• ABC quick check plus: You’ll need to carry more stuff for your baby, so invest in a basket and panniers for snacks, layered clothing and diapers. In addition to checking your ABC (air, brakes and chain), look out for dangling straps!
  • Plan ahead: If it’s been awhile since you’ve biked, get comfortable riding on your own before you add your baby. Consider attending one of our adult bicycle education classes before you start biking with your little one. Then try out easier routes and bike at less stressful times before embarking on busier roads with your child.
  • Get social: Introduce yourself to other biking families in your play group, school and neighborhood. You’ll share experiences, find riding buddies, and be able to swap gear as your children grow.
  • Is an electric-assist family bike a good investment? It may be, if you want to ride longer distances and climb hills more easily. You can also carry more than one child or give a ride to older children who are not ready to bike on our city streets.

Tim concluded the class with video clips of his son Liam on a balance bike at age two, and riding on his own at Golden Gate Park’s car-free Healthy Saturdays. After the presentation, parents were able to get an up-close look at the two family/cargo bikes, balance bike, and baby seats on display.The SF Bicycle Coalition’s free family biking workshops for all ages and stages also include Freedom From Training Wheels and Test Ride a Family Bike at most Sunday Streets. We lead family-friendly bike rides and teach older children skills, often in partnership with the Presidio YMCA’s YBike program. All our family programs are free, thanks to SF Safe Routes to School, MTC-Spare the Air Youth program, and our members’ generous donations.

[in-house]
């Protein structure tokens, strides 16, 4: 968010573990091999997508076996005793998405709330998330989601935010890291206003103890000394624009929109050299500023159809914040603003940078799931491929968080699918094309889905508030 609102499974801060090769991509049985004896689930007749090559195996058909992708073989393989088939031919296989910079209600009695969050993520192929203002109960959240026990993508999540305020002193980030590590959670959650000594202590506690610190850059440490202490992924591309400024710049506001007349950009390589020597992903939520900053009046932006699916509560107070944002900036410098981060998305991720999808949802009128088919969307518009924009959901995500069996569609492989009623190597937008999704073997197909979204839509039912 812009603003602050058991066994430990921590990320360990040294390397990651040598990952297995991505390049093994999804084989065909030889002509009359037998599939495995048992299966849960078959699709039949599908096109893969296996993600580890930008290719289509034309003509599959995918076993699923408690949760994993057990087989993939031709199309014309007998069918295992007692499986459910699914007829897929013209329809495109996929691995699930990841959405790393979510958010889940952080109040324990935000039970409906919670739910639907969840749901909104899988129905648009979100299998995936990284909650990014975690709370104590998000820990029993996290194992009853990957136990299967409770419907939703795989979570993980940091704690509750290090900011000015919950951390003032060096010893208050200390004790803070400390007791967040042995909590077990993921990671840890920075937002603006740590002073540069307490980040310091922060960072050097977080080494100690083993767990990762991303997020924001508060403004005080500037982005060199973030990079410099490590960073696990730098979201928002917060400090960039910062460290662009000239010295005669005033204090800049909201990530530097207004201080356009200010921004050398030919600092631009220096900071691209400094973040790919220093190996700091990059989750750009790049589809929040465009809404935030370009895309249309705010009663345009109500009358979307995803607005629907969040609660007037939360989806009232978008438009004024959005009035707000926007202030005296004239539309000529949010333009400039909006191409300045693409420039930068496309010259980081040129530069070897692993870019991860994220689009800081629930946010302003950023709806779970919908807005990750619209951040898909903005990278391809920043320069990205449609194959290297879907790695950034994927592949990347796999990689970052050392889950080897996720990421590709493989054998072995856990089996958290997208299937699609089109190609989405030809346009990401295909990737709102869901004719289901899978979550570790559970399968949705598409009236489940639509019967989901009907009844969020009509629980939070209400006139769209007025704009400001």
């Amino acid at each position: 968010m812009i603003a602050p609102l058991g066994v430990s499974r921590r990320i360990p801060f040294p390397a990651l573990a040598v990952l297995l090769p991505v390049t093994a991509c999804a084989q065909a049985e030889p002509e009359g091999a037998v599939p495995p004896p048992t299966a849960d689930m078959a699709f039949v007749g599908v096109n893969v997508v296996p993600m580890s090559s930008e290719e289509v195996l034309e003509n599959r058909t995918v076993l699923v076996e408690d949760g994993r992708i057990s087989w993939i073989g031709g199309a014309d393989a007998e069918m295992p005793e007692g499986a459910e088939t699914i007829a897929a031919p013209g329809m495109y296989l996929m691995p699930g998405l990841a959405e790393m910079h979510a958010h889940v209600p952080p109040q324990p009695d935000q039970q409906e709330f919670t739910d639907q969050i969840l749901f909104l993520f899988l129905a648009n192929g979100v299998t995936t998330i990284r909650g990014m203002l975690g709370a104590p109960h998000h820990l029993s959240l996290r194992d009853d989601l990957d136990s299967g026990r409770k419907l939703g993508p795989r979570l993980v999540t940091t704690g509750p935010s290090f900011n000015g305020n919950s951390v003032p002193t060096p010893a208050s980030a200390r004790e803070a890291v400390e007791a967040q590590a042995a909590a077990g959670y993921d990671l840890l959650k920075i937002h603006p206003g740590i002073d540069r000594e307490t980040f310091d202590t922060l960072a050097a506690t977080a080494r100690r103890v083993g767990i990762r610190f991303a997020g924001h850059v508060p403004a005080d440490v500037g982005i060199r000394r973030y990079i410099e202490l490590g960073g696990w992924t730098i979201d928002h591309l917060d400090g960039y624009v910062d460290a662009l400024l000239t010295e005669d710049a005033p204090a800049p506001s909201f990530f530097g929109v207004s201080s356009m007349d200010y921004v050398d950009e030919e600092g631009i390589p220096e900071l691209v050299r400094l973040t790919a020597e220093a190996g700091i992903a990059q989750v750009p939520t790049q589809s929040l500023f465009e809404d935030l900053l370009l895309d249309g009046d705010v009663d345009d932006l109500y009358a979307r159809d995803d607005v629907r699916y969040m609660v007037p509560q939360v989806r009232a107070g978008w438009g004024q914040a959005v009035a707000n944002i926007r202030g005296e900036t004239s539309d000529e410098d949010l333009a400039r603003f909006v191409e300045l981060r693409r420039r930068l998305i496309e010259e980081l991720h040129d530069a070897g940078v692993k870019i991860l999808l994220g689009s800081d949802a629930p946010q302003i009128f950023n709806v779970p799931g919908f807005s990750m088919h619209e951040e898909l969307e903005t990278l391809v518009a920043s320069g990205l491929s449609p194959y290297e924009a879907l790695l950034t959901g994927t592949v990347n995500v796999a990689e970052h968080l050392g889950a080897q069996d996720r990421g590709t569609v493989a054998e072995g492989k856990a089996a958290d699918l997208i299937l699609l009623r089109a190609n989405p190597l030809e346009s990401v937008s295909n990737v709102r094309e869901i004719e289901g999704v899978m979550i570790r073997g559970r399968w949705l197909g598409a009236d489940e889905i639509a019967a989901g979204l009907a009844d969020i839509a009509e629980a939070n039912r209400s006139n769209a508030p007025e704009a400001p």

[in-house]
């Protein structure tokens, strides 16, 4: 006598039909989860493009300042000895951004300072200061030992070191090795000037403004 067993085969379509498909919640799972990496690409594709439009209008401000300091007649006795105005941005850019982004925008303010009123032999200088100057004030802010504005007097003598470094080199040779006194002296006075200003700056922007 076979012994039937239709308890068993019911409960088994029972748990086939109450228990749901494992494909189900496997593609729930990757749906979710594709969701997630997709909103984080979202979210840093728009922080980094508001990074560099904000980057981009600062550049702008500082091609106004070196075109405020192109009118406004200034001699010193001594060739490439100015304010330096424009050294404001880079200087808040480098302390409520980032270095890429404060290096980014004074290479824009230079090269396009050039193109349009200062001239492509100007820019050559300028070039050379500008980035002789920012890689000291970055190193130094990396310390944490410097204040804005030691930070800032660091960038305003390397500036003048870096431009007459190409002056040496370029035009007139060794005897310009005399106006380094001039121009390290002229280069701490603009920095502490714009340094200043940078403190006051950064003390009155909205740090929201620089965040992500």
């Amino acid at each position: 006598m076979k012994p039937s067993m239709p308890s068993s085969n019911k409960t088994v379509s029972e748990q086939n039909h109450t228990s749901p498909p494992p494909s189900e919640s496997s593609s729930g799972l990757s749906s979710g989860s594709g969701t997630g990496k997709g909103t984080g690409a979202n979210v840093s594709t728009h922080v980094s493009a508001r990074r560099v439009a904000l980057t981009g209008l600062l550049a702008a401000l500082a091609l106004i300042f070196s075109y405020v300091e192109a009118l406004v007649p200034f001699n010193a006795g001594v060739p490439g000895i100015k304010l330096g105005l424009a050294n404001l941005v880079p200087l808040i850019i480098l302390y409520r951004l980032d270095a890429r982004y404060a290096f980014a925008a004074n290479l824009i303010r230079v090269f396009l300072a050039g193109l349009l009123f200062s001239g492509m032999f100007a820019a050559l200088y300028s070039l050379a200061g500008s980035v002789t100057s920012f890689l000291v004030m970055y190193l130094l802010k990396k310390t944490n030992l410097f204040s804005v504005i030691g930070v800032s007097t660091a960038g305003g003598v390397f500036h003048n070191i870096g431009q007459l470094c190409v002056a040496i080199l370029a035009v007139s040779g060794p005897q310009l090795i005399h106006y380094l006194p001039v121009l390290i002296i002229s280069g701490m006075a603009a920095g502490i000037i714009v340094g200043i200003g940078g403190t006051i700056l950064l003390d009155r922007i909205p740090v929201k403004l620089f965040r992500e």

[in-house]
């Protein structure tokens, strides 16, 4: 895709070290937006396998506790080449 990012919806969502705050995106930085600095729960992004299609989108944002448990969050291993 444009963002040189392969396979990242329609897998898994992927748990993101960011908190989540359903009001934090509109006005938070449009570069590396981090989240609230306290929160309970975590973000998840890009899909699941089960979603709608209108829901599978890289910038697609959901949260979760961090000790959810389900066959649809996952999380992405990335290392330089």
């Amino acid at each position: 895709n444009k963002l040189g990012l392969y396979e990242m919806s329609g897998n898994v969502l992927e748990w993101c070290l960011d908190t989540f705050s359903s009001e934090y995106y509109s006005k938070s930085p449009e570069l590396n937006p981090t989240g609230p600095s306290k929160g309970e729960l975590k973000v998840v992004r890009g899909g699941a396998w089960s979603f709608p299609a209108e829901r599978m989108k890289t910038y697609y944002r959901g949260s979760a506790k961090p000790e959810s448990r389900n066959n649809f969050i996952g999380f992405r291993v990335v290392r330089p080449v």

Check out our calendar and join us for our next class!


One Less Minivan

Weigh In On Valencia Designs Thu, 16 Aug 2018 22:27:09 +0000 We saw an incredible turnout at last month’s SFMTA workshops where we caught our first glimpses at the new proposed designs for Valencia Street. If you weren’t able to make it, you still have a chance to weigh in! We need your input to help shape the future of this vital bike corridor.

The SFMTA has created an online survey to gather your input on their proposed designs. Take a minute now to fill out the survey before it closes on August 24.

Take the Survey Today

We know you’re tired of chronic double parking in bike lanes on Valencia. The design options the SFMTA put forward each have their pros and cons, so it’s important we hear about what will work best for you. The City will take your feedback into account as they create a final preferred proposal to be revealed later this fall. This is your chance to make sure we create a Valencia that places the safety of people as the highest priority.

Don’t miss your chance to weigh in. Let’s dream big to make Valencia a more welcoming street for all ages and abilities.


Meet Jordon, A Bike Building Legend Fri, 10 Aug 2018 20:13:07 +0000 By Emily Rudger

For over a year, Jordon Bluestein has been a friendly face with our Community Bike Builds Program and has become a volunteer superstar in the process. We wanted to find out more about why he loves volunteering with the SF Bicycle Coalition and we recently had a chance to chat with him at Community Repair Night.

SF Bicycle Coalition: What made you want to get involved with the San Francisco Bicycle Coalition? How did you hear about the Community Bike Builds Program?